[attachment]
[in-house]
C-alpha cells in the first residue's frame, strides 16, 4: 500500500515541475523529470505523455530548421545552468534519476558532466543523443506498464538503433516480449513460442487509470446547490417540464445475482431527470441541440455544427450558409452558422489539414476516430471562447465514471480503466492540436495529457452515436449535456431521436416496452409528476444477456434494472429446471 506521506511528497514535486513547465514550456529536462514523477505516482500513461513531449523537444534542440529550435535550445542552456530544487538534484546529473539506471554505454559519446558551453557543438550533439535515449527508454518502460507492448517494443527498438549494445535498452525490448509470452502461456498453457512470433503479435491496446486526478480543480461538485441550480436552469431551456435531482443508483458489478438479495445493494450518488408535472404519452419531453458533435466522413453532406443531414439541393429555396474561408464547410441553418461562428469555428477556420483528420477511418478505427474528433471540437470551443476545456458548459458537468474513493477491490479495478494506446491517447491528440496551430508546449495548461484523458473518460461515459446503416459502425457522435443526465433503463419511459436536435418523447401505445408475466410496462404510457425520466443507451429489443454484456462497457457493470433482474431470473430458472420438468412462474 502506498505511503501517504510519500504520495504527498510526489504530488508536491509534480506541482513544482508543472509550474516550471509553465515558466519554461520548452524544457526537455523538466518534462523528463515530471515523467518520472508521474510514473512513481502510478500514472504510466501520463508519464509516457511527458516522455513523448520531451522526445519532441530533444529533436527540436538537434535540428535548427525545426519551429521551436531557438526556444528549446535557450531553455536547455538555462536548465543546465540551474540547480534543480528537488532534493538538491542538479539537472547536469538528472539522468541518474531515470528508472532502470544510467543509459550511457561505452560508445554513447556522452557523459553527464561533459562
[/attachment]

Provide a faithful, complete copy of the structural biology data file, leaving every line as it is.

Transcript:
[in-house]
C-alpha cells in the first residue's frame, strides 16, 4: 500500500515541475523529470505523455530548421545552468534519476558532466543523443506498464538503433516480449513460442487509470446547490417540464445475482431527470441541440455544427450558409452558422489539414476516430471562447465514471480503466492540436495529457452515436449535456431521436416496452409528476444477456434494472429446471 506521506511528497514535486513547465514550456529536462514523477505516482500513461513531449523537444534542440529550435535550445542552456530544487538534484546529473539506471554505454559519446558551453557543438550533439535515449527508454518502460507492448517494443527498438549494445535498452525490448509470452502461456498453457512470433503479435491496446486526478480543480461538485441550480436552469431551456435531482443508483458489478438479495445493494450518488408535472404519452419531453458533435466522413453532406443531414439541393429555396474561408464547410441553418461562428469555428477556420483528420477511418478505427474528433471540437470551443476545456458548459458537468474513493477491490479495478494506446491517447491528440496551430508546449495548461484523458473518460461515459446503416459502425457522435443526465433503463419511459436536435418523447401505445408475466410496462404510457425520466443507451429489443454484456462497457457493470433482474431470473430458472420438468412462474 502506498505511503501517504510519500504520495504527498510526489504530488508536491509534480506541482513544482508543472509550474516550471509553465515558466519554461520548452524544457526537455523538466518534462523528463515530471515523467518520472508521474510514473512513481502510478500514472504510466501520463508519464509516457511527458516522455513523448520531451522526445519532441530533444529533436527540436538537434535540428535548427525545426519551429521551436531557438526556444528549446535557450531553455536547455538555462536548465543546465540551474540547480534543480528537488532534493538538491542538479539537472547536469538528472539522468541518474531515470528508472532502470544510467543509459550511457561505452560508445554513447556522452557523459553527464561533459562